Pakistan: Now or Never?

from Afghan Journal:

In Pakistan’s Gwadar port, Chinese whispers grow

May 26, 2011

First, China helped develop Pakistan's Gwadar port from scratch on the Baluchistan coast to take the pressure off the country's main port of Karachi, a few hundred miles to the east. Now Pakistan's defence minister has said that it would like its long-time ally to build a naval base at Gwadar, which sits on the doorstep of Gulf shipping lanes, less than 200 kms from the mouth of the Straits of Hormuz.

CFR on Pakistan: hold course (for now)

November 14, 2010

damadola2The Council on Foreign Relations has just released a new report on U.S. policy on Afghanistan and Pakistan based on a study by a bipartisan group chaired by former Deputy Secretary of State Richard Armitage and former national security adviser Sandy Berger and directed by CFR senior fellow Daniel Markey.

India-Pakistan war games, and Cold Start

April 9, 2010

gateShashank Joshi has a good piece up at RUSI explaining the limitations of India’s military ”Cold Start” doctrine, meant to allow the army to mobilise rapidly for war against Pakistan. The doctrine is intended to ensure Indian forces deploy faster than in 2001/2002 when India mobilised troops along the Pakistan border after an attack on its parliament blamed on Pakistan-based militants.  It would also aim to integrate army operations with those of the Indian Air Force and to a lesser extent its navy.

The Taliban “spillover” into Pakistan’s Baluchistan

July 22, 2009

According to the New York Times, Pakistan has objected to the influx of U.S. troops into southern Afghanistan, saying this will drive Taliban militants across the border into its troubled Baluchistan province. It quotes a Pakistani intelligence official as saying that a Taliban spillover would force Pakistan to put more troops into Baluchistan, troops the country does not have right now.

On War in Pakistan and Afghanistan

July 8, 2009

If you were to apply the advice of 19th century Prussian military strategist Carl von Clausewitz that one of the objectives of war is to destroy the effective strength of the enemy, it is still not clear how that aim is to be achieved when it comes to fighting the Taliban in Pakistan and Afghanistan.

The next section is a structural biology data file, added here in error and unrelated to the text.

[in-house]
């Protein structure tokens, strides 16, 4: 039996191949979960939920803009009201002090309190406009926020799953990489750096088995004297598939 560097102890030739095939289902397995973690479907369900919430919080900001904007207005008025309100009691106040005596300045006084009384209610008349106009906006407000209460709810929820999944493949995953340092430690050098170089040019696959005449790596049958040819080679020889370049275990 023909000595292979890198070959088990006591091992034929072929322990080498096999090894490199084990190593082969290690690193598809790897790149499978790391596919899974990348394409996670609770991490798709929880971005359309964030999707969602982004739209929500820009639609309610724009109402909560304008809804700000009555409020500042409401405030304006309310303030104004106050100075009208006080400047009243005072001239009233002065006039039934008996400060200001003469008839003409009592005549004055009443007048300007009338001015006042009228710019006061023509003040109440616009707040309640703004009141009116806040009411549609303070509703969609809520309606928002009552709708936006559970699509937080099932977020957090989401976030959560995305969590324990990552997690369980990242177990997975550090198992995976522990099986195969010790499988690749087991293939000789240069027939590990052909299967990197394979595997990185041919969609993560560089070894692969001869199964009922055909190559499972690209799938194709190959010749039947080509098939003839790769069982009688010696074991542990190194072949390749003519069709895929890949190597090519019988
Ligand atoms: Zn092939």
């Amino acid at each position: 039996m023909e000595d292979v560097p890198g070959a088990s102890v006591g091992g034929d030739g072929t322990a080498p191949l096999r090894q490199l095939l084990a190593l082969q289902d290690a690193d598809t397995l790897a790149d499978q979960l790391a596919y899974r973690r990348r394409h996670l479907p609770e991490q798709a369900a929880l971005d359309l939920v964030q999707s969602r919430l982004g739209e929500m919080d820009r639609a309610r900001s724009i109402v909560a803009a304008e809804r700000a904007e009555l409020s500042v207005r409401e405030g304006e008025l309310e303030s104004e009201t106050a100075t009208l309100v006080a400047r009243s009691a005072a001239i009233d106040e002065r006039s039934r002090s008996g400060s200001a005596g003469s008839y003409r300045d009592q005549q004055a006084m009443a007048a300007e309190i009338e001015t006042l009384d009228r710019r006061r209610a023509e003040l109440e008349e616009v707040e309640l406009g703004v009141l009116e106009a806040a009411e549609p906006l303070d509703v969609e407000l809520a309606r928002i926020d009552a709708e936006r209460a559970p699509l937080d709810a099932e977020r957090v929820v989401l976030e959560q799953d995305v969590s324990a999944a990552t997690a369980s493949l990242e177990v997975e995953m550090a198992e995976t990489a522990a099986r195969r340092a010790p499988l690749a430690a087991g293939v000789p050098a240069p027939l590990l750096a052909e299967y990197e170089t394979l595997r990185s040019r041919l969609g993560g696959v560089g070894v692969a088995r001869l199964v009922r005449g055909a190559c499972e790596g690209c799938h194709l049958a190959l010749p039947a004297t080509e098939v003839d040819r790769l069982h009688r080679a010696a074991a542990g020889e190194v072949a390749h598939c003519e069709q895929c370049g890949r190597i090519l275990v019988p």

More churning in South Asia : India bolsters defences on China border

June 12, 2009

Power play in South Asia is always a delicate dance and anything that happens between India and China will likely play itself out across the region, not the least in Pakistan, Beijing’s all weather friend.

Too much fighting, not enough talking?

May 12, 2009

David Kilcullen knows a thing or two about counter-insurgency.

A former lieutenant-colonel in the Australian army and a senior adviser to U.S. General David Petraeus, he helped shape the “surge” policy that is widely credited with pulling Iraq back from the brink of chaos. He has just written a book entitled “The Accidental Guerrilla: fighting small wars in the midst of a big one” which closely examines insurgencies from Thailand and Indonesia to Afghanistan and Iraq, including what it takes to contain and quell them.

Garrisons and force protection crowd out other objectives in Afghanistan

March 27, 2009

- Joshua Foust is a defense consultant who has just spent the last 10 weeks embedded with the U.S. Army in Afghanistan. He also blogs at Registan.net. Any opinions expressed are his own. -

Reforming Pakistan’s security agencies

March 21, 2009

The Carnegie Endowment for International Peace has put out a paper on the need to reform Pakistan’s intelligence agencies just as army chief General Ashfaq Kayani is winning much praise for playing what is seen as a decisive role in defusing the country’s latest political crisis and saving democracy.

More U.S. troops for Afghanistan

February 20, 2009

President Barack Obama is sending 17,000 more U.S. troops to Afghanistan to fight a growing insurgency, but will they make a difference?